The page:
Citizens United As Bad Corporate Law, Leo E. Strine Jr., Jonathan Macey Aug 2018

Citizens United As Bad Corporate Law, Leo E. Strine Jr., Jonathan Macey

Faculty Scholarship at Penn Law

In this Article we show that Citizens United v. FEC, arguably the most important First Amendment case of the new millennium, is predicated on a fundamental misconception about the nature of the corporation. Specifically, Citizens United v. FEC, which prohibited the government from restricting independent expenditures for corporate communications, and held that corporations enjoy the same free speech rights to engage in political spending as human citizens, is grounded on the erroneous theory that corporations are “associations of citizens” rather than what they actually are: independent legal entities distinct from those who own their stock. Our contribution to the literature ...


Petitioning And The Making Of The Administrative State, Maggie Blackhawk Jan 2018

Petitioning And The Making Of The Administrative State, Maggie Blackhawk

Faculty Scholarship at Penn Law

The administrative state is suffering from a crisis of legitimacy. Many have questioned the legality of the myriad commissions, boards, and agencies through which much of our modern governance occurs. Scholars such as Jerry Mashaw, Theda Skocpol, and Michele Dauber, among others, have provided compelling institutional histories, illustrating that administrative lawmaking has roots in the early American republic. Others have attempted to assuage concerns through interpretive theory, arguing that the Administrative Procedure Act of 1946 implicitly amended our Constitution. Solutions offered thus far, however, have yet to provide a deeper understanding of the meaning and function of the administrative state ...


Applying Strict Scrutiny: An Empirical Analysis Of Free Exercise Cases, Caleb C. Wolanek, Heidi H. Liu Jan 2017

Applying Strict Scrutiny: An Empirical Analysis Of Free Exercise Cases, Caleb C. Wolanek, Heidi H. Liu

Faculty Scholarship at Penn Law

Strict scrutiny and the free exercise of religion have had an uneasy relationship in American jurisprudence. In this Article, we trace the history of strict scrutiny in free exercise cases and outline how it applies today. Then, using a unique dataset of cases from a 25-year period, we detail the characteristics of these cases. Finally, we discuss the implications for future cases. Our research indicates that even though claimants currently win a large percentage of cases, those victories might not be durable.


Lobbying And The Petition Clause, Maggie Blackhawk Jan 2016

Lobbying And The Petition Clause, Maggie Blackhawk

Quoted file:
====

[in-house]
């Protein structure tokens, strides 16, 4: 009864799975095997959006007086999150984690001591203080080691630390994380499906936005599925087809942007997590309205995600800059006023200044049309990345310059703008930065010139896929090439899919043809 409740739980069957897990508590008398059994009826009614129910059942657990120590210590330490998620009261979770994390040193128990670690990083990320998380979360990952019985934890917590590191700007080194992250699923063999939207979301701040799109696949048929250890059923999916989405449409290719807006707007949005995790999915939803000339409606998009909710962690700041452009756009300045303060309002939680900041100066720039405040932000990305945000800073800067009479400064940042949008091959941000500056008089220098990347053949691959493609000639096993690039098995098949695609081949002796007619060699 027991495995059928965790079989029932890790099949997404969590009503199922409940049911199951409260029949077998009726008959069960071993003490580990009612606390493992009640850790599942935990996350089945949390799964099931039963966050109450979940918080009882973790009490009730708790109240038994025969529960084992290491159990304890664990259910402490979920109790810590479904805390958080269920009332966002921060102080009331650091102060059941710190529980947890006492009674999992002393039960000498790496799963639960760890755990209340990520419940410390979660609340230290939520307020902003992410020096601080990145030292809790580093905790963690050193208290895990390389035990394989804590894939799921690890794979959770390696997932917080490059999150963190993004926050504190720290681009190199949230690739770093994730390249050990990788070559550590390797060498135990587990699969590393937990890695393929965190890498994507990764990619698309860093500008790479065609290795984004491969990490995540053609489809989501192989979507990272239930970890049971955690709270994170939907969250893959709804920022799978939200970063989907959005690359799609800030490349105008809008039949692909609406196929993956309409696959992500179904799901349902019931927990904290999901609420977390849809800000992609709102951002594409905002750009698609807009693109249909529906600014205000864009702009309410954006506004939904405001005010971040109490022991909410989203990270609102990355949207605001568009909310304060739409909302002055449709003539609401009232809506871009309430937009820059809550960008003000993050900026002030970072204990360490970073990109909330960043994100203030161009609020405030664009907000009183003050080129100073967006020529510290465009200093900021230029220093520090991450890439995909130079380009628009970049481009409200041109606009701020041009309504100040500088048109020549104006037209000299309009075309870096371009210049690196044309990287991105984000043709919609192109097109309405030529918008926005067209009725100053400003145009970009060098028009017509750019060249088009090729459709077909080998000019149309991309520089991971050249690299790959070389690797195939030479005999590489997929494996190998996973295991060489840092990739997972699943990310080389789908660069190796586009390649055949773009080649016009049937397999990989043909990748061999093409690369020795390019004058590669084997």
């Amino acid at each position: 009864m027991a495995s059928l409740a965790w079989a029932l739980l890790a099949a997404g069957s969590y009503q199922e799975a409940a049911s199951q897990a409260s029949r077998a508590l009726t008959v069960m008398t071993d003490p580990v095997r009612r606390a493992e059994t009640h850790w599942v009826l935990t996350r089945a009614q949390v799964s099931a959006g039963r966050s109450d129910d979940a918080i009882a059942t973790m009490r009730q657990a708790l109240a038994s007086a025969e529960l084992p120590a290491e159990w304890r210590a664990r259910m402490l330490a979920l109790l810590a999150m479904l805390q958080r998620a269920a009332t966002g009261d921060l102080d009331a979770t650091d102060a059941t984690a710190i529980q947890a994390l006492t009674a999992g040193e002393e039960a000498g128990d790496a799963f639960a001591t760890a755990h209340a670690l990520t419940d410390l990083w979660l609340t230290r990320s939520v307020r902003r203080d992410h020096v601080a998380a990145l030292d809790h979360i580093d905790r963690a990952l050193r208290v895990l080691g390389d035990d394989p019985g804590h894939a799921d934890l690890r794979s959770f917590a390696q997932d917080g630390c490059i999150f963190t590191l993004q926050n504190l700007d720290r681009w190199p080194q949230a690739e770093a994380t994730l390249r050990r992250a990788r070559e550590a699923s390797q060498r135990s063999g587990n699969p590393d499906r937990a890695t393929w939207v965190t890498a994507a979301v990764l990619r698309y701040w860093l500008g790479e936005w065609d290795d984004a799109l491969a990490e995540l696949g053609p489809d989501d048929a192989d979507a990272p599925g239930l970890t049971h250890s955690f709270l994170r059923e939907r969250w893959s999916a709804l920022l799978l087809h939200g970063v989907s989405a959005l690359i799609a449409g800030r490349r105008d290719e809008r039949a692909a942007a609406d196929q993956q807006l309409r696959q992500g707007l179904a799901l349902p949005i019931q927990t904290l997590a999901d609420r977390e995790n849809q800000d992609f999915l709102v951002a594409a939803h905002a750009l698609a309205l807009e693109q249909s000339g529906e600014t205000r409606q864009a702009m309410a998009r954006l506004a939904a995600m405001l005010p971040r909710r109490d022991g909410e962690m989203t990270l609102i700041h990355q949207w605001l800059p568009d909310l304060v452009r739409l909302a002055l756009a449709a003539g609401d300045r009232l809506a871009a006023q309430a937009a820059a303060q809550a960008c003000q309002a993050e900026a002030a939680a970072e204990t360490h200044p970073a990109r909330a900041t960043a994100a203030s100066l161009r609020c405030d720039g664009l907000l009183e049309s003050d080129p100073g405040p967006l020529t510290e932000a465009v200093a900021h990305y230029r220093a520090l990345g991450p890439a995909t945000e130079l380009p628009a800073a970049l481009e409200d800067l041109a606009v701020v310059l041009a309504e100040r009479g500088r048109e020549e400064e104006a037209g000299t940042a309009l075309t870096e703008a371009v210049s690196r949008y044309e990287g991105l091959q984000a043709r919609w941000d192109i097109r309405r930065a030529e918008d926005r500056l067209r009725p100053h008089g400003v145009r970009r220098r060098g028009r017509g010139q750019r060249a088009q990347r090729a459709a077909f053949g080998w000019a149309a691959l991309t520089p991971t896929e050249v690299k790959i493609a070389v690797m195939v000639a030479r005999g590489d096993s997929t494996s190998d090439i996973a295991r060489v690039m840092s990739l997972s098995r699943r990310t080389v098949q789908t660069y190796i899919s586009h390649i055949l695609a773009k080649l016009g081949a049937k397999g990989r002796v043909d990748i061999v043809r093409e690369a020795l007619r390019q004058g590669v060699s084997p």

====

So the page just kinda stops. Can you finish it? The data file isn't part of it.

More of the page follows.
Faculty Scholarship at Penn Law

Contrary to popular opinion, the Supreme Court has not yet resolved whether lobbying is constitutionally protected. Belying this fact, courts, Congress, and scholars mistakenly assume that lobbying is protected under the Petition Clause. Because scholars have shared the mistaken assumption that the Petition Clause protects the practice of “lobbying”, no research to date has looked closely at the Petition Clause doctrine and the history of petitioning in relation to lobbying. In a recent opinion addressing petitioning in another context, the Supreme Court unearthed the long history behind the right to petition and argued for the importance of this history for ...


Commercial Speech, Commercial Use, And The Intellectual Property Quagmire, Jennifer Rothman Jan 2015

Commercial Speech, Commercial Use, And The Intellectual Property Quagmire, Jennifer Rothman

Faculty Scholarship at Penn Law

The commercial speech doctrine in First Amendment jurisprudence has frequently been criticized and is recognized as a highly contested, problematic and shifting landscape. Despite the compelling critique within constitutional law scholarship more broadly, Intellectual Property (“IP”) law has not only embraced the differential treatment of commercial speech, but has done so in ways that disfavor a much broader swath of speech than traditional commercial speech doctrine allows. One of the challenges for courts, litigants, and scholars alike is that the term “commercial” is used to mean multiple things, even within the same body of IP law. In this Article, I ...


Good Enough For Government Work: Two Cheers For Content Neutrality, Seth F. Kreimer Jul 2014

Good Enough For Government Work: Two Cheers For Content Neutrality, Seth F. Kreimer

Faculty Scholarship at Penn Law

When then-Professor Elena Kagan emerged on the public stage in the mid-1990s, she declared “the distinction between content-based and content-neutral regulations of speech serves as the keystone of First Amendment law.” In the last decade and a half, commentators and Supreme Court opinions regularly echoed that declaration. Yet the First Amendment does not mention “content neutrality.” It is an artifact of modern constitutional doctrine–a doctrine subject to a sustained barrage of judicial and academic criticism.

Most scholarly critiques of content neutrality focus on First Amendment theory and Supreme Court opinions. After surveying these critiques, along with the incomplete defenses ...


Veiled Women In The American Courtroom: Is The Niqab A Barrier To Justice?, Anita L. Allen Jan 2014

Veiled Women In The American Courtroom: Is The Niqab A Barrier To Justice?, Anita L. Allen